Wednesday, October 21, 2009

Turin. Shroud, Duomo, Piazza. Romans. Best City by Foot. Follow Along as the Sun Goes Down

Walk Along As the Day Ends

Impression of Turin:  Should be high on anyone's list. Contrasts in people, architecture, a balance of finance (the industrial north of Italy is money-minded, we sense) and culture. The entire way in by our odd route, to the Old Town section, took us through large international sections: markets, Asian, Middle Eastern, African. Follow tracks of any sort, and you get to the center. The main attraction remains the Duomo, with the Shroud, but we want to see more of the other sections next time.

Read about the scope of Turin, Fiat and all,  at :// Scroll down to Turin.

1.  Architecture.  

The Cathedral Bell Tower or Campanile in Turin is Romanesque in style, 1470.  But this site says later - in 1723. See ://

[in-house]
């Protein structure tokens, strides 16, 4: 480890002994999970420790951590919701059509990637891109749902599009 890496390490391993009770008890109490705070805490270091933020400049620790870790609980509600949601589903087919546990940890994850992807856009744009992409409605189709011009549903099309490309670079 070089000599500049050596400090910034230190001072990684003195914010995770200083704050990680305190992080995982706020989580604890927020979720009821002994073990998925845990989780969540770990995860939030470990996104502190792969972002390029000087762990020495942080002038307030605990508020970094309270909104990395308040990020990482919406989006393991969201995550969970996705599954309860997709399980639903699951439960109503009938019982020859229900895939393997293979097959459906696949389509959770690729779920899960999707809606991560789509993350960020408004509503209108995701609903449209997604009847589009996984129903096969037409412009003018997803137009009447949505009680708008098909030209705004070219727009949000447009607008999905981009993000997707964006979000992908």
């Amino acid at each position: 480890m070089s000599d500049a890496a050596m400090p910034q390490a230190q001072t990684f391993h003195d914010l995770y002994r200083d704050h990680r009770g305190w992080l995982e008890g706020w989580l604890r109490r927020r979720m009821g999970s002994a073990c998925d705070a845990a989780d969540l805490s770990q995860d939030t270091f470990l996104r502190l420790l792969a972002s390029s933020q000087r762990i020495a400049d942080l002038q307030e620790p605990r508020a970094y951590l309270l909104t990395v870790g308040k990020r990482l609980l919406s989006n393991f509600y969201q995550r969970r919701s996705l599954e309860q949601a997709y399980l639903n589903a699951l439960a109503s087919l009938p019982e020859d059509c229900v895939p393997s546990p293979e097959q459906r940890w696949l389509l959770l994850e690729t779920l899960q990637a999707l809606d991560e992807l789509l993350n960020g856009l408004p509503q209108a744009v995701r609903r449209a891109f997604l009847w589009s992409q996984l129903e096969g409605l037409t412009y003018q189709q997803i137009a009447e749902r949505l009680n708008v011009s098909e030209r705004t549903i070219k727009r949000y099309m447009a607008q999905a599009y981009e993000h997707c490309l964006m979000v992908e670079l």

2.  Theological matters.  Chapel of the Holy Shroud.

The Shroud of Turin, Chapel of the Holy Shroud at Cathedral, Duomo di Torin, Turin Italy (replicated, original in vault)

Historical proofs. Some sites avoid the issue of results of the carbon-dating, simply saying that the controversy rages. See ://  Others find flaws in it. See also :// The study itself, however, offers its conclusions leaving 5% uncertainty (reasonable), so anybody can choose to live in that 5%.

Vet it all. Here is the radiocarbon dating report, at Radiocarbon Dating of the Shroud of Turin at ://  Their conclusion with 95 percent certainty, is that it dates within this range: 1260-1390, give or take 10.

Processes of faith and actions of institutions in fostering what they want to foster in dogma: different issues from historical proofs. People will choose what they need.

Chapel of the Holy Shroud, Duomo, Turin, Italy (Cathedral)

2.  The World Intrudes Itself, into Secular and Religious Discussions

Macho fountain square-off, Turin, Italy.
Smack down approaching. Attitude counts. Issue here: the gustatory superiority of Piazza Castello, Turin, Italy (Castle Square)

Families out for an evening.  Bikes, and, on the sidelines at the cafes, the watching dater hopefuls.

Turin, Castle Square, Italy, mime

See this piazza in panorama at ://

4.  The Stroll.  Have a bite of doner kebab to hold you until the 10PM dinner.

Doner kebab, on the way, Turin, Italy

5.  Reconnoiter at the Hotel - prepare for the 10PM dinner forage.